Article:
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Decision by Debate
Douglas Ehninger & Wayne Brockriede
Available through store
Decision by Debate broke new ground in argumentation and debate with its publication in 1963. Ehninger and Brockriede were the first to recognize debate as fundamentally a co-operative enterprise, with the competitive clash of ideas occurring within a framework in which everyone has the opportunity to speak, in which everyone agrees to suspend judgment until all arguments are presented, in which everyone agrees to abide by the decision of the adjudicator.
The most lasting legacy of Decision by Debate is its break with formal, deductive logic and its introduction of Stephen Toulmin’s model of argument to undergraduate student debaters. Since Brockriede and Ehninger’s introduction, the Toulmin model has become a mainstay of what many have called the Renaissance of argumentation studies. Without the work presented in Decision by Debate, contemporary interdisciplinary views of argumentation that now dominate many disciplines might have never have taken place or at least have been severely delayed.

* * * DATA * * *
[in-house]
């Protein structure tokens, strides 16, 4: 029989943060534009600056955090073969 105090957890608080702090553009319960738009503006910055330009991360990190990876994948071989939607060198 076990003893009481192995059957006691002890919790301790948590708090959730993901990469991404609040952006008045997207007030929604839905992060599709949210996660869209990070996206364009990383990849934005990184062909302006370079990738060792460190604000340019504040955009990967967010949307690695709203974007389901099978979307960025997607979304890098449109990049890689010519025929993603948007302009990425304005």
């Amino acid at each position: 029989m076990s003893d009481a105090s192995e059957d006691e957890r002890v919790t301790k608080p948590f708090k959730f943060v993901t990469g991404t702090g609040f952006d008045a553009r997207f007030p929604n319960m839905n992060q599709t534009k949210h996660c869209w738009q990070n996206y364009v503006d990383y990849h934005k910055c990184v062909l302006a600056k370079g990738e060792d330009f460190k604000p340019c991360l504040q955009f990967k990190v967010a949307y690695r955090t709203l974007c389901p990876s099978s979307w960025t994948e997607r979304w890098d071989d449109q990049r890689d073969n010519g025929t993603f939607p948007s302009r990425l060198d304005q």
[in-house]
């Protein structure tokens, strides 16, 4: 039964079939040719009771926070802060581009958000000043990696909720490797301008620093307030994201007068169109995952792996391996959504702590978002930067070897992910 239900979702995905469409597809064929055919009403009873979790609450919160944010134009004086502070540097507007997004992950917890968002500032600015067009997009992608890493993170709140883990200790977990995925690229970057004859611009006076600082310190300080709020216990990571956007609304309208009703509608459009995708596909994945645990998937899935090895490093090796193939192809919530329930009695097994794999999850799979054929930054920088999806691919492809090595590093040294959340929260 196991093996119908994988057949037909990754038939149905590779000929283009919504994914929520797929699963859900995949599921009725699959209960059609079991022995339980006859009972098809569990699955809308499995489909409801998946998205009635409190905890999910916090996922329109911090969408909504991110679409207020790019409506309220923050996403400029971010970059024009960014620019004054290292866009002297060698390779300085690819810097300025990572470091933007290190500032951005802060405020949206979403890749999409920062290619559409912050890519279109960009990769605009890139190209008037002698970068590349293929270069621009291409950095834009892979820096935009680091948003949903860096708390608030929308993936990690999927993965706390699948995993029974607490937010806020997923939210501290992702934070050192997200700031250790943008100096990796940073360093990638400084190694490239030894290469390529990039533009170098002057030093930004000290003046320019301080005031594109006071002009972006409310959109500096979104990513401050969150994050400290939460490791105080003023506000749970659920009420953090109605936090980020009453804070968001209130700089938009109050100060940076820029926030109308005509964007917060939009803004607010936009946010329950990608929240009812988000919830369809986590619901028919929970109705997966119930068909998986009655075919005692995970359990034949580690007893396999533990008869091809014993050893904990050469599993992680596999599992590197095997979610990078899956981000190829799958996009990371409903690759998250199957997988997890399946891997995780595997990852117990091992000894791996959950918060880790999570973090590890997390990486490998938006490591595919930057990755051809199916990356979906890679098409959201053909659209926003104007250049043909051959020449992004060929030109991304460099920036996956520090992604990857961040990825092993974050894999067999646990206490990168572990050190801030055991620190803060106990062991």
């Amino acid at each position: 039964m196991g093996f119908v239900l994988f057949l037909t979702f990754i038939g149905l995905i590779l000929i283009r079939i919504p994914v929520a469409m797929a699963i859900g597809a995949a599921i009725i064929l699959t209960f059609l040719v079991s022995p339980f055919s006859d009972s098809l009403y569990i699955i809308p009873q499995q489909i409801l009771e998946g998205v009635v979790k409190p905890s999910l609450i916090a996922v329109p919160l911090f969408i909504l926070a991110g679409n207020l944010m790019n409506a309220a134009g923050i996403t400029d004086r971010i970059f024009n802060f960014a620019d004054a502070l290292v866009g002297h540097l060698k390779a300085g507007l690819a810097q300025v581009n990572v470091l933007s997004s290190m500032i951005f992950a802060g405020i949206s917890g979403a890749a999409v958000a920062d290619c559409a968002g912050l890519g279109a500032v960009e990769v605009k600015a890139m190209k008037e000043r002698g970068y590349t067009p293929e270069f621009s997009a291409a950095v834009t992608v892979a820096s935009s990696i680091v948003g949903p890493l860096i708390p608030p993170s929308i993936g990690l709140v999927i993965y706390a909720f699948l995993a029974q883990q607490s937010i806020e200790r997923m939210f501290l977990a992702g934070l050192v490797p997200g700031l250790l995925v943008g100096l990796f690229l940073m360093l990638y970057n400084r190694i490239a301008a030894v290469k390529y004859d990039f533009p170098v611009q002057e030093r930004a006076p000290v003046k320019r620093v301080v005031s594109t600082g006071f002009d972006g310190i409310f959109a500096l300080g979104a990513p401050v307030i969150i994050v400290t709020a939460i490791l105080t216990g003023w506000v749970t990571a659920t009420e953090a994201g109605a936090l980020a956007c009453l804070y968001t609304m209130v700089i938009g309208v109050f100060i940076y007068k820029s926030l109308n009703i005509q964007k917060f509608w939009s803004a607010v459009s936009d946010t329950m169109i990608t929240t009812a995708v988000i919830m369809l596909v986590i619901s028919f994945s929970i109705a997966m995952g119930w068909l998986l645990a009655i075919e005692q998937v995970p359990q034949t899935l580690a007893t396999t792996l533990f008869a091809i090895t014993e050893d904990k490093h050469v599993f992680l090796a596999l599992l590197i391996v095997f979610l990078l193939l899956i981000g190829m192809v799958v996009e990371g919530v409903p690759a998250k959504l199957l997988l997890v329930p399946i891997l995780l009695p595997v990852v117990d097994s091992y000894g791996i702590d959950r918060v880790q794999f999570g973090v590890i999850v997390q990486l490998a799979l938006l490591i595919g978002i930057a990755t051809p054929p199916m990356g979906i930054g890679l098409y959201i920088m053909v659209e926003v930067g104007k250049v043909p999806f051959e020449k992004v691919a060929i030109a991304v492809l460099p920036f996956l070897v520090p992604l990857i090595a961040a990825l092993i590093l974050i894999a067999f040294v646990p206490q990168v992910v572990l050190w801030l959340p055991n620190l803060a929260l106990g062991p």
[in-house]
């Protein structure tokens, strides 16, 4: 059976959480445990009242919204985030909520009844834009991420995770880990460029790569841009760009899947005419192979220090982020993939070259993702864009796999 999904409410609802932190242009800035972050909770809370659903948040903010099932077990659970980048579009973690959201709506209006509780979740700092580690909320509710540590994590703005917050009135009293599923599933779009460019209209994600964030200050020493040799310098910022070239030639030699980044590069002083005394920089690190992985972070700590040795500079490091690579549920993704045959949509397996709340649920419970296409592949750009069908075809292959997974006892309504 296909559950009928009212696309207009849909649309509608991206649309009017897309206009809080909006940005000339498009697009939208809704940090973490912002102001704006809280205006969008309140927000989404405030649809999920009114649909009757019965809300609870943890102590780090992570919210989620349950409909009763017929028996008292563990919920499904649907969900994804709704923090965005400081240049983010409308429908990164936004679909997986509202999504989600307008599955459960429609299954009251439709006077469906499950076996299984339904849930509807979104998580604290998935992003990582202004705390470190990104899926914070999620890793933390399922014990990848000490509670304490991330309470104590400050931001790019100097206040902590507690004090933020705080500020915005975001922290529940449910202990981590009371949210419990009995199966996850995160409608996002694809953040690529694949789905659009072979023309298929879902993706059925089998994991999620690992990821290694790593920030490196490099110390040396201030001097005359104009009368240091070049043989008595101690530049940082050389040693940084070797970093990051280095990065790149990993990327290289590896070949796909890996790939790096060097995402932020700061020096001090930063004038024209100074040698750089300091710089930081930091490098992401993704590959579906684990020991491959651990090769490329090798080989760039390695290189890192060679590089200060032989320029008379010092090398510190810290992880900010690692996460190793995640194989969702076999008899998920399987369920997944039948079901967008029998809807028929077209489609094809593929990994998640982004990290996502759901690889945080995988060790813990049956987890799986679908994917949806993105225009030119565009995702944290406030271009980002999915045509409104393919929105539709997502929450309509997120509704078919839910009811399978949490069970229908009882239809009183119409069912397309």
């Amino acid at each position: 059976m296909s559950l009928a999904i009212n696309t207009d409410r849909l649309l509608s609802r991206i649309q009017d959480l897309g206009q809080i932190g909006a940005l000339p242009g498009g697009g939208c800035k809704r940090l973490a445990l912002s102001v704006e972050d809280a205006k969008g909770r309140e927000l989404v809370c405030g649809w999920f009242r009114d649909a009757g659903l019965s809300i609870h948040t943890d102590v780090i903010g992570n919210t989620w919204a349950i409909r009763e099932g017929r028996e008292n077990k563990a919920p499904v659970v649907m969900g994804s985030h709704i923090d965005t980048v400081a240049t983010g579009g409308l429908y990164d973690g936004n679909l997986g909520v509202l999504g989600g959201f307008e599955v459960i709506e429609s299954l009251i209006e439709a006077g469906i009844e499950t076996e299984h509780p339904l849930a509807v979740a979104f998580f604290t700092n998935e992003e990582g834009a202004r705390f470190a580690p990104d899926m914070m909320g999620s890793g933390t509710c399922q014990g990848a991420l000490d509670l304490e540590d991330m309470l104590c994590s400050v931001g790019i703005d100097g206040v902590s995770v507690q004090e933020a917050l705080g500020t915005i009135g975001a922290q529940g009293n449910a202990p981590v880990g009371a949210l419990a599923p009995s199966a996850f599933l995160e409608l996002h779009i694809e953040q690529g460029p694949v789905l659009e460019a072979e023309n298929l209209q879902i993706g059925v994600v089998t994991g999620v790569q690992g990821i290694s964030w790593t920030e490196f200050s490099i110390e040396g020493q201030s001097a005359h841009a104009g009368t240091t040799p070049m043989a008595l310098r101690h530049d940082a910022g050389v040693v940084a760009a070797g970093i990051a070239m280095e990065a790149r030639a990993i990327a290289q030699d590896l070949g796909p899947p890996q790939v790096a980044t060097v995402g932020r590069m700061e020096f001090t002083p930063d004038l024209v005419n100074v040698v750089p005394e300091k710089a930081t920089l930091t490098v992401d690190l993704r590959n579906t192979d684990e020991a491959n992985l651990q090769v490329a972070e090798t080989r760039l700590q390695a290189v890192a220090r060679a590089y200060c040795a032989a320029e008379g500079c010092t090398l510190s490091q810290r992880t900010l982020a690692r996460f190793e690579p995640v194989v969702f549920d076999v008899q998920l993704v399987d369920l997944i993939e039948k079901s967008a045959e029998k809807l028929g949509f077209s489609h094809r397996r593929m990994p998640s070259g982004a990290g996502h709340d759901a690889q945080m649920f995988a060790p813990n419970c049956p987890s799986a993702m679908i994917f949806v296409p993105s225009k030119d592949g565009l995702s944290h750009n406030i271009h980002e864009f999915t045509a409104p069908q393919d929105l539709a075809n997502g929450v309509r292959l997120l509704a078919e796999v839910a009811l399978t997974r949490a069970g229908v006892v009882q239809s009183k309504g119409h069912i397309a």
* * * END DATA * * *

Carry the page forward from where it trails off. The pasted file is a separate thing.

Douglas Ehninger taught at the University of Florida and the State University of Iowa.
Wayne Brockriede taught at Miami University, Carthage College, Universities of Illinois, Oklahoma, and Colorado and California State University, Fullerton.
Karen Rasmussen is a member of the Department of Communications Studies at California State University, Long Beach.